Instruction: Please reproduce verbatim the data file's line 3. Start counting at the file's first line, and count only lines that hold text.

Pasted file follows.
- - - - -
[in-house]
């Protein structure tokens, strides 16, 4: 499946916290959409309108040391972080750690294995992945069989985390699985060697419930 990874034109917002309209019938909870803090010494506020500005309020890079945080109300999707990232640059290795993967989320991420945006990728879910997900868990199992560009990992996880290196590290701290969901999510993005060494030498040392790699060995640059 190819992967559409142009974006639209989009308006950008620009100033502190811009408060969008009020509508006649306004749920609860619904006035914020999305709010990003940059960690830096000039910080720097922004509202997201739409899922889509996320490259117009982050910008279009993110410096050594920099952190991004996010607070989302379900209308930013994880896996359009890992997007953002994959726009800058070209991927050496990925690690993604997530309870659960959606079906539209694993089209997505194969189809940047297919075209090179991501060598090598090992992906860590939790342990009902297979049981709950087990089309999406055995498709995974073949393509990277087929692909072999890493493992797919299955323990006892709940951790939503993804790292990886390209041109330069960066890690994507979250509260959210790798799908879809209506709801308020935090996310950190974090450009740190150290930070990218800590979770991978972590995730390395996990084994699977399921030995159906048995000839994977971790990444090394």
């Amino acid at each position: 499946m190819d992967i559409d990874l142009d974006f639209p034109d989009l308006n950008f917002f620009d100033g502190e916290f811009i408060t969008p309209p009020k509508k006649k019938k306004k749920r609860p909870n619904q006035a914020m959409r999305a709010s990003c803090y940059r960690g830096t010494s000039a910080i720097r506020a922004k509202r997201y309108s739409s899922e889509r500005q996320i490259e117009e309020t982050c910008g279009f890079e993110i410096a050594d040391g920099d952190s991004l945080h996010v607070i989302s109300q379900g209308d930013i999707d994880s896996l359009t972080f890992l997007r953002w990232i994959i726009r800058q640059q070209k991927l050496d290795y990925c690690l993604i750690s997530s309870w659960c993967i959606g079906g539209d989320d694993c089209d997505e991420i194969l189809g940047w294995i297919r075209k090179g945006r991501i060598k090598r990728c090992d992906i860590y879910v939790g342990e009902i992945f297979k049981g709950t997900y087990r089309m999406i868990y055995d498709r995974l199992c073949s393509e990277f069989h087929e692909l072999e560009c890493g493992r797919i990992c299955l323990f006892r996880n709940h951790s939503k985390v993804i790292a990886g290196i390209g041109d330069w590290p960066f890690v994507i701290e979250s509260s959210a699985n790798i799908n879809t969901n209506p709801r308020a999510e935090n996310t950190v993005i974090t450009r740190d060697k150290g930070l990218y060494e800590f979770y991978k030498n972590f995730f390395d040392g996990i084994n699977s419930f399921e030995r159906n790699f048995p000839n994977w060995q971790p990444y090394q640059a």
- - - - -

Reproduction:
């Amino acid at each position: 499946m190819d992967i559409d990874l142009d974006f639209p034109d989009l308006n950008f917002f620009d100033g502190e916290f811009i408060t969008p309209p009020k509508k006649k019938k306004k749920r609860p909870n619904q006035a914020m959409r999305a709010s990003c803090y940059r960690g830096t010494s000039a910080i720097r506020a922004k509202r997201y309108s739409s899922e889509r500005q996320i490259e117009e309020t982050c910008g279009f890079e993110i410096a050594d040391g920099d952190s991004l945080h996010v607070i989302s109300q379900g209308d930013i999707d994880s896996l359009t972080f890992l997007r953002w990232i994959i726009r800058q640059q070209k991927l050496d290795y990925c690690l993604i750690s997530s309870w659960c993967i959606g079906g539209d989320d694993c089209d997505e991420i194969l189809g940047w294995i297919r075209k090179g945006r991501i060598k090598r990728c090992d992906i860590y879910v939790g342990e009902i992945f297979k049981g709950t997900y087990r089309m999406i868990y055995d498709r995974l199992c073949s393509e990277f069989h087929e692909l072999e560009c890493g493992r797919i990992c299955l323990f006892r996880n709940h951790s939503k985390v993804i790292a990886g290196i390209g041109d330069w590290p960066f890690v994507i701290e979250s509260s959210a699985n790798i799908n879809t969901n209506p709801r308020a999510e935090n996310t950190v993005i974090t450009r740190d060697k150290g930070l990218y060494e800590f979770y991978k030498n972590f995730f390395d040392g996990i084994n699977s419930f399921e030995r159906n790699f048995p000839n994977w060995q971790p990444y090394q640059a």